University of Wales Bangor Sub-Aqua Club.
This stems mainly from my fascination with fish. Anything that gets me in range with these remarkable creatures sounds like a pretty good idea to me! Scuba diving is certainly the best way to get an insight into the fascinating underwater world.
I gained my P.A.D.I. Open Water Diver qualification in August 1995. (With Shoal Divers; Cheers, Seth!)
Since then I have done little in the way of diving, mainly due to living in London, well away from anywhere suitable, and it was a little impractical for me to go diving there. I did, however manage to get away in January 1996 (it hardly seems over a year ago!), with a friend (unfortunately not a diver himself) to Eilat, Israel, on the Red Sea.
This was the first time I had the experience of diving in an area with Coral reefs, which are, in my view, the most fascinating ecosystem on the earth easily accessible by almost any member of the general public.
While the tropical rainforests are equally diverse, the range of life forms the average visitor will glimpse will tend to be very limited; in addition, the rainforest can be almost impenetrable with many more health hazards such as the biting insects and the oppressive heat and humidity. Only those who cannot swim are barred from it; It requires little physical stamina or effort just to float a few meters above a constantly changing kalaidoscope of colours as the myriads of fish which inhabit these formations swim against a background of equally astonishingly coloured corals of hundreds of different shapes and sizes.
If you ever get the chance to visit an area with coral reefs, it is a must. Make it your next holiday! Don't worry if you can't dive; anyone can snorkel!
I moved to Bangor (in September 1996), in Wales, where I go to University. It's on the sea and has its own diving club (which I naturally joined). I am currently doing a conversion course to gain the B.S.A.C. (British Sub-Aqua Club) Sports Diver qualification, which I still have 3 qualifying dives to do to complete, and i'm now on the Dive Leader Course. I didn't go on a single dive in the first year of university, as a lack of necessary kit of my own prevented me from going (plus, to a certain extent, the idea of the freezing cold water!) But, safely ensconced in a Dry Suit, I should be OK!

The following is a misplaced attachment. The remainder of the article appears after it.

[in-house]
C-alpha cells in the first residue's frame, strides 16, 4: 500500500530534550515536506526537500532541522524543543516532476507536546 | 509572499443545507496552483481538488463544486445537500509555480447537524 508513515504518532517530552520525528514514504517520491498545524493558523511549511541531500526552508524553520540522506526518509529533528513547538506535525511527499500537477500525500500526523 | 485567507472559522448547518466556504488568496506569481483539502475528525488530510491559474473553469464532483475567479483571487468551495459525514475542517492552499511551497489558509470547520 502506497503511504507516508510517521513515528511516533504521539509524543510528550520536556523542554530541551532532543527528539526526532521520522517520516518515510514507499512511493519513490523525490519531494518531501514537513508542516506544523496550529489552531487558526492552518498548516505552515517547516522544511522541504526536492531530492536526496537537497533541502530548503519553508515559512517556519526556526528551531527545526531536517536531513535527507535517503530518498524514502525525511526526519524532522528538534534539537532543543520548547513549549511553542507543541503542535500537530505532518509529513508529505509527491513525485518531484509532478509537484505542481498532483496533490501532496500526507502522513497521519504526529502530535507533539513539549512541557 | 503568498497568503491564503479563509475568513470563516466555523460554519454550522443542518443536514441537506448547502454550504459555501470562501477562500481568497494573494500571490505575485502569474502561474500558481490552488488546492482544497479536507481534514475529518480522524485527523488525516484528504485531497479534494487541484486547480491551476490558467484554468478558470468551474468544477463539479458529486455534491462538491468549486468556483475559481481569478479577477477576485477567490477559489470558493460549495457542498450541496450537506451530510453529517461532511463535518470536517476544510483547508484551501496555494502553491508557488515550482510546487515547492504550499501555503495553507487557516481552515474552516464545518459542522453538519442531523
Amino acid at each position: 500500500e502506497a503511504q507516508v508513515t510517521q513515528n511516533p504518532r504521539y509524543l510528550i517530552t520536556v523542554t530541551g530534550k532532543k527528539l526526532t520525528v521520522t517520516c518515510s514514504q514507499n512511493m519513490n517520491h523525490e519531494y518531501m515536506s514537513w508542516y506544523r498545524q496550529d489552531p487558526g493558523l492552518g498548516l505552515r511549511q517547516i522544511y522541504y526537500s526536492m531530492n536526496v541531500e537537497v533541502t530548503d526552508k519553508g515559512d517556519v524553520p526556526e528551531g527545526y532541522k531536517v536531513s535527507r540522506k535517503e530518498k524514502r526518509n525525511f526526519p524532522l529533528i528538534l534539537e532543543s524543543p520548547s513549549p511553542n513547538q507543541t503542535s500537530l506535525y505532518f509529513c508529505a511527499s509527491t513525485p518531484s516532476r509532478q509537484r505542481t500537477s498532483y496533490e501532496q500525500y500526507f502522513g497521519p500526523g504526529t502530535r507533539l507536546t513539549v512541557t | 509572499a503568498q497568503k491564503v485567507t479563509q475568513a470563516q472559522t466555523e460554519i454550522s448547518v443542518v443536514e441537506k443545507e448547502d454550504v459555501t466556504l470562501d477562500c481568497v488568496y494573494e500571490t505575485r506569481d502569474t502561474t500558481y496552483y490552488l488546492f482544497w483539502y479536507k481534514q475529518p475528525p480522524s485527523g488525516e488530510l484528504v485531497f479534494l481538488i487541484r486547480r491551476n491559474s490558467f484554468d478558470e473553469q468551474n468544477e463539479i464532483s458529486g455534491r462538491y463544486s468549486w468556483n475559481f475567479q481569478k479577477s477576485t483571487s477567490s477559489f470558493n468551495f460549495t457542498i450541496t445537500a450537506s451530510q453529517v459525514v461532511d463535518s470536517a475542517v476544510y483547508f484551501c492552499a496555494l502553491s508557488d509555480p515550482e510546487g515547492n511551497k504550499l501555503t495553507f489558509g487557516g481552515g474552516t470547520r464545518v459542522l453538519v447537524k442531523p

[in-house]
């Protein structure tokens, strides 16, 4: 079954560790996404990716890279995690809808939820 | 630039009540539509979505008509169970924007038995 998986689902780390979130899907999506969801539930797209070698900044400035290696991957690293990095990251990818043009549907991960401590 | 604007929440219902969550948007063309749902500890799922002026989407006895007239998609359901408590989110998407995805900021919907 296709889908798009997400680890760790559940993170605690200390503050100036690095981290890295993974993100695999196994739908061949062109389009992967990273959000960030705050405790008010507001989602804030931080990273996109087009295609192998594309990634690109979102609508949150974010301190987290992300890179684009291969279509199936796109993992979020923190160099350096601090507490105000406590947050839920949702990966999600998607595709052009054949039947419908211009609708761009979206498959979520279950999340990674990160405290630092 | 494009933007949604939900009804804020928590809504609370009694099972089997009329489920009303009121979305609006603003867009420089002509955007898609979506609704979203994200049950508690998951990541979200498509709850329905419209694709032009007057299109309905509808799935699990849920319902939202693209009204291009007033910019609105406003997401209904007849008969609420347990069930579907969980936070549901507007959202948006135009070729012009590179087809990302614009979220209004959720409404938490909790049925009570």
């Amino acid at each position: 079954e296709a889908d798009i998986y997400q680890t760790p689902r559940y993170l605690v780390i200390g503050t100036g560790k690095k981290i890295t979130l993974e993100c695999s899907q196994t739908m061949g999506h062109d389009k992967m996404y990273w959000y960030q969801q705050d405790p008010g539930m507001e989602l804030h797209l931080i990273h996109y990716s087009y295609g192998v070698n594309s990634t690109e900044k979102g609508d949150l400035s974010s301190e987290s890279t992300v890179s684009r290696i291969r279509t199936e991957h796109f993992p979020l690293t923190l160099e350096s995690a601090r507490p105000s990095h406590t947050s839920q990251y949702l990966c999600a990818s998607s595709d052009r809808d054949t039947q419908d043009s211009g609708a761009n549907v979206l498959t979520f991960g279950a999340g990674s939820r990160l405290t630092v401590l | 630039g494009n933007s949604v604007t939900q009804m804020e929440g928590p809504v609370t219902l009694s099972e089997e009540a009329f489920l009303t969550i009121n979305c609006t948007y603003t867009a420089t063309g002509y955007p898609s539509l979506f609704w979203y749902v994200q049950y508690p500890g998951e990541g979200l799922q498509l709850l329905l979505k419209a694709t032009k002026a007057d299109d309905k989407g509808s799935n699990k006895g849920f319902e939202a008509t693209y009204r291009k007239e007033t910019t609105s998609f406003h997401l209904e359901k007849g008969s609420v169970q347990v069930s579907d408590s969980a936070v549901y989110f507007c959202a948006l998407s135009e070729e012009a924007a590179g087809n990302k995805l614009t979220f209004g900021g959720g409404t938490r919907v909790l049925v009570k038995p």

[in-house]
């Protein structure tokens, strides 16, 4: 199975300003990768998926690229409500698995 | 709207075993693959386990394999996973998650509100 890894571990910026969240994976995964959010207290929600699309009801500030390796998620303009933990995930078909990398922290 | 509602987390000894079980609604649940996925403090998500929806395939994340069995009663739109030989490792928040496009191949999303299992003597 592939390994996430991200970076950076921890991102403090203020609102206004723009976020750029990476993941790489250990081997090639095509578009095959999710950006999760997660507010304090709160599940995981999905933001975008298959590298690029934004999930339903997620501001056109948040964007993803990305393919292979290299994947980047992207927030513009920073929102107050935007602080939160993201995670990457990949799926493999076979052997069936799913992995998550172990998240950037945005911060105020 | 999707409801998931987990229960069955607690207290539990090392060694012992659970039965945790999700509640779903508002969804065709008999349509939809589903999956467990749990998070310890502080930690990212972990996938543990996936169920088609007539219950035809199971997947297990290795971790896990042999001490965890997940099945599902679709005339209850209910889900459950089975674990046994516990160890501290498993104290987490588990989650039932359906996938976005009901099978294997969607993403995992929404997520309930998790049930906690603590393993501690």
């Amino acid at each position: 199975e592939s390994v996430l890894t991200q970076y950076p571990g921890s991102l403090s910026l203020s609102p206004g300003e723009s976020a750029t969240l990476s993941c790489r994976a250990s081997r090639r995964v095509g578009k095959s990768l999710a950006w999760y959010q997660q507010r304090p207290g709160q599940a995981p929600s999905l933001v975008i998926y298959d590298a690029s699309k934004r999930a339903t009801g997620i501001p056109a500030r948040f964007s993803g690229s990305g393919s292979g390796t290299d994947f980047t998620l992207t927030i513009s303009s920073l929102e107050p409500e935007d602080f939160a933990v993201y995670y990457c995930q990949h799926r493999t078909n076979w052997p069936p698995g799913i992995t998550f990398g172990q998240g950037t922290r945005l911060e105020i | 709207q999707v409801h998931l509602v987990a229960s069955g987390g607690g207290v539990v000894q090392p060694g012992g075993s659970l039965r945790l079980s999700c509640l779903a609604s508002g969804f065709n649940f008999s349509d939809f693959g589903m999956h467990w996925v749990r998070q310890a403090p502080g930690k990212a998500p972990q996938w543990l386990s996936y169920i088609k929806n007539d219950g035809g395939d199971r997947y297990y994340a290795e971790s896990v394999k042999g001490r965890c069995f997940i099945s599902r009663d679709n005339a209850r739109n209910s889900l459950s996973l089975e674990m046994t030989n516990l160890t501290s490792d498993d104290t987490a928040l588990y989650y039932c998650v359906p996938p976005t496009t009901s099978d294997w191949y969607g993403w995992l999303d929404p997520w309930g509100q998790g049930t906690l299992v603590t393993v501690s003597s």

Whilst Scuba Diving can never be regarded as a cheap hobby/sport, once the kit has been purchased, given care it will last for many years with occasional servicing and repairs. The only further cost is driving to a dive site, and air refills (only a few pounds (or possibly free if you're in a club)). I know people who do mountain walking/climbing, and they have spent just as much (if not more) than myself on their kit. And another person (who has a link to his homepage on this site!) has spent well over £2,000 on his mountain bike! (And he's a supposedly impecunious student!)
Mares Power Plana SL Fins.
Apeks TX 40 regulator and octopus.
UWATEC 2 guages (depth and SPG). Depth Guage is WAY dodgy - reads about 3m deeper than actual...
Buddy Commando TD BCD.
O'Three dry suit.
One of those nifty super quick release weight belts made by Sea Quest.
Nice big US Divers Knife. Wouldn't do much against a Carcharodon carcharias, I'm sure, but Laminaria, just you try it!!!
Basically, I've got everything I need except a Cylinder. But I can always borrow one of those :).
And here's my newest purchase: An UWATEC Aladin Air Dive computer. NICE piece of kit :)
Hey, Here's me underwater in the Red Sea!!!
Are you a member of or interested in the University of Wales, Bangor Sub-Aqua Club?
Anyone who would like information on the club can send me an e-mail, or, of course, ask me!
email@example.com, or simply Click here to e-mail me!
New training courses usually start in the first semester.